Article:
When Marissa Chavez, COO and engraving specialist at Dreamscape Technology LLC in Davenport, Iowa, was diagnosed with type one diabetes (T1D) at the age of 33, she felt a little upended. The autoimmune disease, in which insulin-producing beta cells in the pancreas are mistakenly destroyed by the body’s immune system, can be diagnosed early in life as well as in adulthood. The disease requires a controlled lifestyle and a dependence on injected or pumped insulin. But it doesn’t have to be all negative.
Chavez has chosen the positive route, joining the fight against it instead of giving in to it. She first got involved with the Juvenile Diabetes Research Foundation (JDRF) in 2017. According to its website, JDRF is leading the fight against T1D by funding research, advocating for policies that accelerate access to new therapies, and providing a support network for millions of people around the world impacted by T1D.
The organization hosts everything from fundraiser walks and bike rides to yearly galas. “Myself and our company have a walk team that walks every May in the local JDRF Walk for a Cure,” Chavez states. In 2017-2018, the team raised $3,800 for its walk donation. “We are continuously fundraising for our walk team donations.” In addition, Dreamscape has also participated in the Eastern Iowa yearly gala and has done other fundraising events such as trivia nights and golf tournaments.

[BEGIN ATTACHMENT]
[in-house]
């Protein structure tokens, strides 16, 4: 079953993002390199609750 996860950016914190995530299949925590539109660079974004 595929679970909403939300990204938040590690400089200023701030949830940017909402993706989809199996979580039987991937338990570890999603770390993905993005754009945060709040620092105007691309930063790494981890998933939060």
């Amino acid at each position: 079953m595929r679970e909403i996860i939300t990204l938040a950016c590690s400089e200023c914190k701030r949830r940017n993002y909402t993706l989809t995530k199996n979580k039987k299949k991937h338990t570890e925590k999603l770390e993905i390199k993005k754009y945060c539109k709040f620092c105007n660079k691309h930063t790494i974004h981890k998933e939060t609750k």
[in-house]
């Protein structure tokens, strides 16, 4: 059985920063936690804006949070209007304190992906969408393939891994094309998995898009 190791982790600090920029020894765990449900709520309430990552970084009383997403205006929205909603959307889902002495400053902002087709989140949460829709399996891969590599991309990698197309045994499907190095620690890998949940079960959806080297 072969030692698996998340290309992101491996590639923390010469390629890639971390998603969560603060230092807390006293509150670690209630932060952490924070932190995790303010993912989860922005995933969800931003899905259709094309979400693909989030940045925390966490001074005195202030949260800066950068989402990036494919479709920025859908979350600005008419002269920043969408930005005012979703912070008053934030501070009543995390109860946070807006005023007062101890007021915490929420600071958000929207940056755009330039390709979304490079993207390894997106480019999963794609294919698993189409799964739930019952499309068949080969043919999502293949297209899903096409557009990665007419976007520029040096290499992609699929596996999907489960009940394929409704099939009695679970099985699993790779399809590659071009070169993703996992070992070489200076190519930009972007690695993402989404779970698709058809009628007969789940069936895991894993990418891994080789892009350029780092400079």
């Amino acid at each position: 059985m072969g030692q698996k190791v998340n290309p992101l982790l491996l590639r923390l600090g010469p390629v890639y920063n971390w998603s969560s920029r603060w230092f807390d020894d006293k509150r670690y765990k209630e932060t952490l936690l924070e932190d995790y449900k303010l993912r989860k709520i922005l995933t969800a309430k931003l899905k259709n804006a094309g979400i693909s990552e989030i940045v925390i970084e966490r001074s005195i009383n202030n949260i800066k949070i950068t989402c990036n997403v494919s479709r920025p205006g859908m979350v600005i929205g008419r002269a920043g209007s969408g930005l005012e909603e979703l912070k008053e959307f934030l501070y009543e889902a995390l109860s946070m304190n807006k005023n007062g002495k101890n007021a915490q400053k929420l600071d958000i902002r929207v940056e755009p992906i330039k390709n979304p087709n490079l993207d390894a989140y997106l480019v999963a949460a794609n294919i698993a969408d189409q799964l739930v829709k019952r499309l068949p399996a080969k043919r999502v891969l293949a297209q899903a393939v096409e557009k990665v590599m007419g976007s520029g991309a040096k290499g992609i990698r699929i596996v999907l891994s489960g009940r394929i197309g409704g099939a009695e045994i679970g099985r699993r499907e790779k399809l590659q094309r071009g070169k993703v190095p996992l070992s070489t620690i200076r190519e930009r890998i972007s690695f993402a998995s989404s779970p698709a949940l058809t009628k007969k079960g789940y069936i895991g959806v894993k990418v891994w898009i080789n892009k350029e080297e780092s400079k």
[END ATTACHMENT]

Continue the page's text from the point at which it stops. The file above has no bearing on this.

You might notice that it isn’t just Chavez involved in fundraising endeavors — Dreamscape employees are also in on the effort. “We have one employee besides me that is also T1D,” she notes. “We are always encouraging our employees to help in the fundraising and walk team.”
The company, which offers laser engraving, media blasting, commercial and industrial coatings, and epoxy floorings, is currently only involved with JDRF, but Chavez states they are interested in helping with other charities or non-profits. For them, it’s personal. “We would eventually like to be able to fundraise for the American Heart Association as well as breast cancer, as these also have touched my family and friends,” she adds.
For now, knowing they’re making a difference in the T1D community is satisfying. “I was an adult trying to learn and adjust to the rollercoaster ride of diabetes,” states Chavez. “I cannot even imagine being a child and having to learn all the dos and don’ts and dealing with all the trial and errors, let alone being a parent with the constant worry for my child. I raise money for them, not myself.”
Chavez goes on to state that JDRF’s ability to cause change resonates with her. “JDRF helps in changing insurance policies,” she elaborates, calling to attention the battle to get insulin pumps covered for Medicare recipients. JDRF also helps raise awareness about living with the disease. “I would say the next step is to get all insurance companies, private and state, to acknowledge the benefits of the CGM (Continuous Glucose Monitor) and the long-term savings they would see due to better-controlled T1D resulting in less long term, more expensive side effects (amputations, vision problems, heart problems, etc.),” she continues.
It’s safe to say that Chavez will keep working with JDRF to continue the fight against T1D. “(My favorite part about working with JDRF is) knowing we are fighting for a better future for kids diagnosed with T1D and also seeing how resilient they are,” she finishes.